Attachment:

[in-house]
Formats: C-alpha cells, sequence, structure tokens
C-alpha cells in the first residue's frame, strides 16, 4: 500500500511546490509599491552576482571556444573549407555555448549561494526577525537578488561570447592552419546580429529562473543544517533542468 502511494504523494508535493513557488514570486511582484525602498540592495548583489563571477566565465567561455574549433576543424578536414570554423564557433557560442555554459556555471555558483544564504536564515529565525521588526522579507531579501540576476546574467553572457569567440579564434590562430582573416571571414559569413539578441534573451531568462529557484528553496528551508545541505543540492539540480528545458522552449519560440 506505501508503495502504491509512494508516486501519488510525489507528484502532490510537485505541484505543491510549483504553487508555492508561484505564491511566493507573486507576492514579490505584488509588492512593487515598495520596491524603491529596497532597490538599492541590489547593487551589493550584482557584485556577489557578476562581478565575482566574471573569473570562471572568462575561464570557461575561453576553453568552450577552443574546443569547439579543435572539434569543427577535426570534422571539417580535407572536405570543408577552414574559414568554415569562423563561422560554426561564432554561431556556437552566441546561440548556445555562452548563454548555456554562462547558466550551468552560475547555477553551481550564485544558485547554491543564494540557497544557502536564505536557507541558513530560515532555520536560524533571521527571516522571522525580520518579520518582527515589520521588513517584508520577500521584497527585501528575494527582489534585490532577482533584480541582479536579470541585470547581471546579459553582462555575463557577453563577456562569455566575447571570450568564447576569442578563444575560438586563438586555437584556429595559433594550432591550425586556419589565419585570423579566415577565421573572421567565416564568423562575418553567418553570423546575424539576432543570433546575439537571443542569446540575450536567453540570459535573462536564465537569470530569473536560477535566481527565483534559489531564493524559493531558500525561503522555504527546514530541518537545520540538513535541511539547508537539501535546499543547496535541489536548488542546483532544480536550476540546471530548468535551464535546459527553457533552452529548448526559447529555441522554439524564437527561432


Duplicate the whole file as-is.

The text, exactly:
[in-house]
Formats: C-alpha cells, sequence, structure tokens
C-alpha cells in the first residue's frame, strides 16, 4: 500500500511546490509599491552576482571556444573549407555555448549561494526577525537578488561570447592552419546580429529562473543544517533542468 502511494504523494508535493513557488514570486511582484525602498540592495548583489563571477566565465567561455574549433576543424578536414570554423564557433557560442555554459556555471555558483544564504536564515529565525521588526522579507531579501540576476546574467553572457569567440579564434590562430582573416571571414559569413539578441534573451531568462529557484528553496528551508545541505543540492539540480528545458522552449519560440 506505501508503495502504491509512494508516486501519488510525489507528484502532490510537485505541484505543491510549483504553487508555492508561484505564491511566493507573486507576492514579490505584488509588492512593487515598495520596491524603491529596497532597490538599492541590489547593487551589493550584482557584485556577489557578476562581478565575482566574471573569473570562471572568462575561464570557461575561453576553453568552450577552443574546443569547439579543435572539434569543427577535426570534422571539417580535407572536405570543408577552414574559414568554415569562423563561422560554426561564432554561431556556437552566441546561440548556445555562452548563454548555456554562462547558466550551468552560475547555477553551481550564485544558485547554491543564494540557497544557502536564505536557507541558513530560515532555520536560524533571521527571516522571522525580520518579520518582527515589520521588513517584508520577500521584497527585501528575494527582489534585490532577482533584480541582479536579470541585470547581471546579459553582462555575463557577453563577456562569455566575447571570450568564447576569442578563444575560438586563438586555437584556429595559433594550432591550425586556419589565419585570423579566415577565421573572421567565416564568423562575418553567418553570423546575424539576432543570433546575439537571443542569446540575450536567453540570459535573462536564465537569470530569473536560477535566481527565483534559489531564493524559493531558500525561503522555504527546514530541518537545520540538513535541511539547508537539501535546499543547496535541489536548488542546483532544480536550476540546471530548468535551464535546459527553457533552452529548448526559447529555441522554439524564437527561432